Chionophobia

I have chionophobia, fear of snow. This is not a professional diagnosis. Nor has it always been true. I used to love skiing and ice-skating. I could build a mean snow fort well into my nominal adulthood. The sharp scent of snow elicited memories of birthdays and mountain nights. The silence of snowfall still takes my breath away. I used to look at a frosted village and think of hot chocolate and sledding and the glorious freedom of snow days. (Yes, teachers love them also.)

Now I see pain. Lots of pain.

There is snow and there is snow, you know. Out West where I loved it, snow would fall in the night. We would wake to chamisa and piñon softened in sparkling blankets of every nuance of white and sudden rainbows. One late October morning the mountains would exchange their rusty sumac and oak mantle for blue-white and silver in the sunrise. Some December nights, we could watch flakes drift down outside the window, whispering ghost stories in the silence, and feel utter contentment in our warm socks.

Because then it would melt.

It was rare for snow to cover roads and sidewalks, to swallow up cars whole, to bring down whole pines with the sheer mass of frozen water stuck to their branches. Shoveling the driveway was a novelty, a delightful way to burn calories while moving snow where it would benefit the garden plants as it melted. It was funny to see the cross-country skier folks out on the bike trails, trying to get in a good workout before friction became problematic again.

Snow is falling, snow on snow. Snow on snow on snow on snow on snow on snow.

That is now. I look out the window and see the massive, centuries-old pine with broken branches that hint at the fall that will come. Maybe not soon, but definitely so. I see ice on power lines and maple branches across the road and wonder which one will come down this time. I see trenches that have to be dug just to get out the door. 

And then there’s my body. I am inching my way closer to the “help I’ve fallen and I can’t get up” demographic. I discovered this rather abruptly last year while walking our hundred pound bundle of misguided exuberance. He pulled me down and there I was, stuck. No way to get my feet under me firmly enough to haul my frame off the ice. Frailty does not sit well with me. Also it hurts.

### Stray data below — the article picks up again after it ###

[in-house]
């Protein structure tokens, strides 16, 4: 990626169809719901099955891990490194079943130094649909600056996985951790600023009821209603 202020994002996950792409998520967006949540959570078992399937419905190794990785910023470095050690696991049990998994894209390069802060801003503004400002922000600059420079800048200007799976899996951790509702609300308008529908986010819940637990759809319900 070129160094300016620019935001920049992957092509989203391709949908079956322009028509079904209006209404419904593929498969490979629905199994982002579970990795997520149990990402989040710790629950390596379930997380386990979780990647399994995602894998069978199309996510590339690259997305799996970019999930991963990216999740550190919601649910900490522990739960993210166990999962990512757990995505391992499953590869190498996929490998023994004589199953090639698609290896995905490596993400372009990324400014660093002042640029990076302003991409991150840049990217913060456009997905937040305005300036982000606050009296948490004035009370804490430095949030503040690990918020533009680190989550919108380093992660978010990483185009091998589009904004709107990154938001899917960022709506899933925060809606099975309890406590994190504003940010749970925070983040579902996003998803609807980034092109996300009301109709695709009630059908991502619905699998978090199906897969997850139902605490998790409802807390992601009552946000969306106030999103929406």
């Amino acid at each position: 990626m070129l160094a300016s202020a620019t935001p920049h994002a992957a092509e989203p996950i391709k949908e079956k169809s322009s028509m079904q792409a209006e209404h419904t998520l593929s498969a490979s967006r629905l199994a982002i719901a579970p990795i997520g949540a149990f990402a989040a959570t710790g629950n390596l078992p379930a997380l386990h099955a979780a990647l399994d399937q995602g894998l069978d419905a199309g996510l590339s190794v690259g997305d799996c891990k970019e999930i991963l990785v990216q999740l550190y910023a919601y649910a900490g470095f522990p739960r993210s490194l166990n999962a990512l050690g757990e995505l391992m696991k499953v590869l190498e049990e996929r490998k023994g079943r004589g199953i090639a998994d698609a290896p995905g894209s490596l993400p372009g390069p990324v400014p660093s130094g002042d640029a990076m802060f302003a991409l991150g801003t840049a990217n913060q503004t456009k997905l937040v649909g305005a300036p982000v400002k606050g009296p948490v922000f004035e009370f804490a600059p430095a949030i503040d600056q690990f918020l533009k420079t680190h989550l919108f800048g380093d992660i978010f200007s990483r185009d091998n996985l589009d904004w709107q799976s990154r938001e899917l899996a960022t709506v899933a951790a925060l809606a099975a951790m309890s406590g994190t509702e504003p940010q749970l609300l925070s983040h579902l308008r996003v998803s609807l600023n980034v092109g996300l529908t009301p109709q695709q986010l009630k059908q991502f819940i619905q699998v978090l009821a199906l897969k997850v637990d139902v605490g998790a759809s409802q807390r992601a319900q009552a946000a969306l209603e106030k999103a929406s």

The one lesson of sedimentary geology is that water always wins. It has a gravity assist, of course, and the fluid freedom to follow its whims. Water, liquid or solid, flows down always, taking whatever it can carry along for the ride.

Water is also the only substance on this planet that takes up more volume in its solid state, meaning that when it changes from liquid to solid it will expand. And because it always wins, whatever tries to contain it will explode. Frost cracks, the record of water victories, riddle the bark in trees all around this house. This wooden house.

And that is where I am going with this today as yet another storm moves in to aggravate my joints and my distemper. I love this old house. I can’t imagine New England without salt boxes and Georgians and that one neoclassical monstrosity that always glares at every town common. I love the history in the horsehair and plaster walls and the generations of footsteps in the floorboards. I know it’s already weathered 250 years, so it’s not statistically likely to come down today. But I worry about the cracks forming in the parlor. And the cold seeping in around the wavy glass panes. And the ominous pistol-shot sounds in the night that are (probably) not the neighbors. (This is New Hampshire.)

I am simply afraid. And I begin to think that maybe this is not the ideal place for aging bodies — wood and flesh alike. 

The snow is not going to relent. Water always wins. Perhaps it’s time to bow to that. It is much easier to keep a house — and body — standing in warmer and drier climes. It is certainly easier to heat a house with the sun in places where the sun shines most winter days. It is also easier to cool a house with earth and rock — and solar electricity — in places where humidity does not trap the day’s heat on the ground. 

I am starting to question the received wisdom that cold and wet regions are the better places to hunker down while the planet heads deeper into climate change. I do wish I could pick up this old house and take her with me, though I suspect she wouldn’t like the desiccation, and there’s no wood in the drylands for her upkeep. In any case, I think it will not get easier to heat this sort of structure, and it is already impossible to cool. And then, there’s the bonus of many more weeks in the growing season.

There is a stoicism in this region, a pride in just bucking up and dealing with the weather. That is admirable. But maybe it would be better to build the future with a healthy fear of snow.

©Elizabeth Anker 2021


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